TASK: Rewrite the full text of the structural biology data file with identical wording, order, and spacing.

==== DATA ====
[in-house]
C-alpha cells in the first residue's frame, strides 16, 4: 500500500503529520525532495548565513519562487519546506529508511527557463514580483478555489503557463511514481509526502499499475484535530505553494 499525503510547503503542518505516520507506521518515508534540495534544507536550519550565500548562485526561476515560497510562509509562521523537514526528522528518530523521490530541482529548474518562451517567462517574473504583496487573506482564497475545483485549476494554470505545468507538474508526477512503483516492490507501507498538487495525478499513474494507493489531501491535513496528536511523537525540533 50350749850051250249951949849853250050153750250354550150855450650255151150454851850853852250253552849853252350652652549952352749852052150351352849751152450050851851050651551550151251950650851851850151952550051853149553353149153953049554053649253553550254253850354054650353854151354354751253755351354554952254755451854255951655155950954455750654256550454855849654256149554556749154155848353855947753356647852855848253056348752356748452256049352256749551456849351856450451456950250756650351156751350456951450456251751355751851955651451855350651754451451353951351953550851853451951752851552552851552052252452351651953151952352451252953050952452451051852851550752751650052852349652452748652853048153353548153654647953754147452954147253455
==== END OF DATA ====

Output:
[in-house]
C-alpha cells in the first residue's frame, strides 16, 4: 500500500503529520525532495548565513519562487519546506529508511527557463514580483478555489503557463511514481509526502499499475484535530505553494 499525503510547503503542518505516520507506521518515508534540495534544507536550519550565500548562485526561476515560497510562509509562521523537514526528522528518530523521490530541482529548474518562451517567462517574473504583496487573506482564497475545483485549476494554470505545468507538474508526477512503483516492490507501507498538487495525478499513474494507493489531501491535513496528536511523537525540533 50350749850051250249951949849853250050153750250354550150855450650255151150454851850853852250253552849853252350652652549952352749852052150351352849751152450050851851050651551550151251950650851851850151952550051853149553353149153953049554053649253553550254253850354054650353854151354354751253755351354554952254755451854255951655155950954455750654256550454855849654256149554556749154155848353855947753356647852855848253056348752356748452256049352256749551456849351856450451456950250756650351156751350456951450456251751355751851955651451855350651754451451353951351953550851853451951752851552552851552052252452351651953151952352451252953050952452451051852851550752751650052852349652452748652853048153353548153654647953754147452954147253455